Tina’s Response: This is a serious issue that can negatively impact your educational experience and create a toxic learning environment where homophobia is acceptable, so let’s address it. Let’s call your teacher Mr. Jack. First, you should inform your parent(s) so that they are in the loop at the beginning and then try to handle it on your own. Speak privately to Mr. Jack and respectfully share your observation(s) and more importantly, how it makes you feel when those comments are made. Be sincere and honest, and drop the attitude before engaging in this conversation.
    Teachers tend to respond better when they feel that you are treating them with respect and not trying to embarrass or be confrontational towards them in front of the class. Your teacher may not even be aware, just like some of your peers, that what he is saying is homophobic because that language is unfortunately so accepted in our society. This can be a teachable moment for him and let’s assume that he has the best of intentions; he is a teacher, after all. Also, you can throw in a bit about wanting to feel safe in the class. Teachers have a responsibility to create a safe and comfortable atmosphere for learning. If this polite, but direct one-on-one conversation doesn’t work, then you need to talk to your parent(s) again and ask them to set up a conference with the teacher to rectify the situation. That should do the trick.
    If that still doesn’t work, write a letter to the principal about the incident and how you followed-up appropriately. Document each step of this process (dates, exact homophobic remarks, your response, actions taken, results), so that if you need to move forward with the school board or with legal action, you will have all of the information on hand and are not trying to go off of memory. Sheer memory will fail and will not hold up. Document everything! Hopefully, it won’t get there at all. Surely Mr. Jack has the best of intentions and will do all in his power to self-correct and be sure that he is the role model and professional that he is being paid and trusted to be in the classroom. Good luck and have a great school year!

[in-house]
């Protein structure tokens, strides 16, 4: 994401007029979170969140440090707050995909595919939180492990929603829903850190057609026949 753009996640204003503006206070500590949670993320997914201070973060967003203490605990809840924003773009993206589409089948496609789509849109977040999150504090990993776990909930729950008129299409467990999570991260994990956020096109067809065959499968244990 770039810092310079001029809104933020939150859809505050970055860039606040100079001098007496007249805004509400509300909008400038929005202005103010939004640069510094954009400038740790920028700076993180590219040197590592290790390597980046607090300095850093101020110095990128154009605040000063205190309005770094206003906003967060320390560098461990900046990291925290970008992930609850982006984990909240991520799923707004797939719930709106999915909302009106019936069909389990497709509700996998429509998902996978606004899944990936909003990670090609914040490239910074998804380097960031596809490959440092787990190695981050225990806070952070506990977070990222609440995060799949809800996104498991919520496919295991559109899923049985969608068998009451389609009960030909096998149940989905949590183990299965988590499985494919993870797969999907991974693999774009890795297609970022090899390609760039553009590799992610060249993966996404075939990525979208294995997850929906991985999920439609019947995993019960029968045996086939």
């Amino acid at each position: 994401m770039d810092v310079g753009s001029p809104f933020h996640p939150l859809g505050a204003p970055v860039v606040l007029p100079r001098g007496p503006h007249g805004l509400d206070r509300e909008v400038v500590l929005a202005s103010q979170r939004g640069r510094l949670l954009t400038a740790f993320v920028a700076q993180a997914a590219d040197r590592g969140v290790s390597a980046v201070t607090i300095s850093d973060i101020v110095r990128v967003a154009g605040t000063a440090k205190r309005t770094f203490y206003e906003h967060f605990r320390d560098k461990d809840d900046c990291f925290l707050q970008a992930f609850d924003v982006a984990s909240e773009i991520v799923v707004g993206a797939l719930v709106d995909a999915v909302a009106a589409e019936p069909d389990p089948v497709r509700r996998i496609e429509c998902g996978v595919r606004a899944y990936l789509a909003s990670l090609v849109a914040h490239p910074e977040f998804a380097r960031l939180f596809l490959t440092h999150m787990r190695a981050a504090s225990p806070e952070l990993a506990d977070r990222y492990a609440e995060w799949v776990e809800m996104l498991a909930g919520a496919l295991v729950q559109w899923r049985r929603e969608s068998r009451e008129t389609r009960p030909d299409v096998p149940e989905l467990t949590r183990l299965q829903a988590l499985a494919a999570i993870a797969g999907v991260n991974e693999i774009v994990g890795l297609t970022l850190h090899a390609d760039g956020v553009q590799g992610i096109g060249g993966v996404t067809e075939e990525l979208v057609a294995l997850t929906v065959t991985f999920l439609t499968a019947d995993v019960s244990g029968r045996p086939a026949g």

4. The most beautiful thing happened today – the second day of the school year. I received my copy of Let’s Get This Straight in the mail last night and frantically took it to work this morning (I’m a high school teacher). I proudly shared it with the new and old students during each class period, saying, “No Flaming Hot Cheetos fingerprints, please!! It’s my only copy!” They treated it like a new born. After school, one of my students came into my classroom to do some ACT Prep and quietly shared that he believed his father was gay and in the closet. The father lives with his “roommate” and gets defensive every time my student tries to broach the subject. However, my student said, “I know he’s gay, so I don’t why he’s hiding it. I love him.” As if that weren’t enough to make me tear up, I gave him the book and directed him to the section on parents coming out to their children, especially the first person accounts from others with LGBTQ parents. He read it for a while and looked up and said, “I’m like this girl right here. I connect with her. Mrs. Deen, I need my own copy of this book.” It was better than sunshine. And I’m still smiling… This is exactly why this book exists – to connect and empower us. My advice – let’s keep talking, reaching out and exploring who we are – with pride.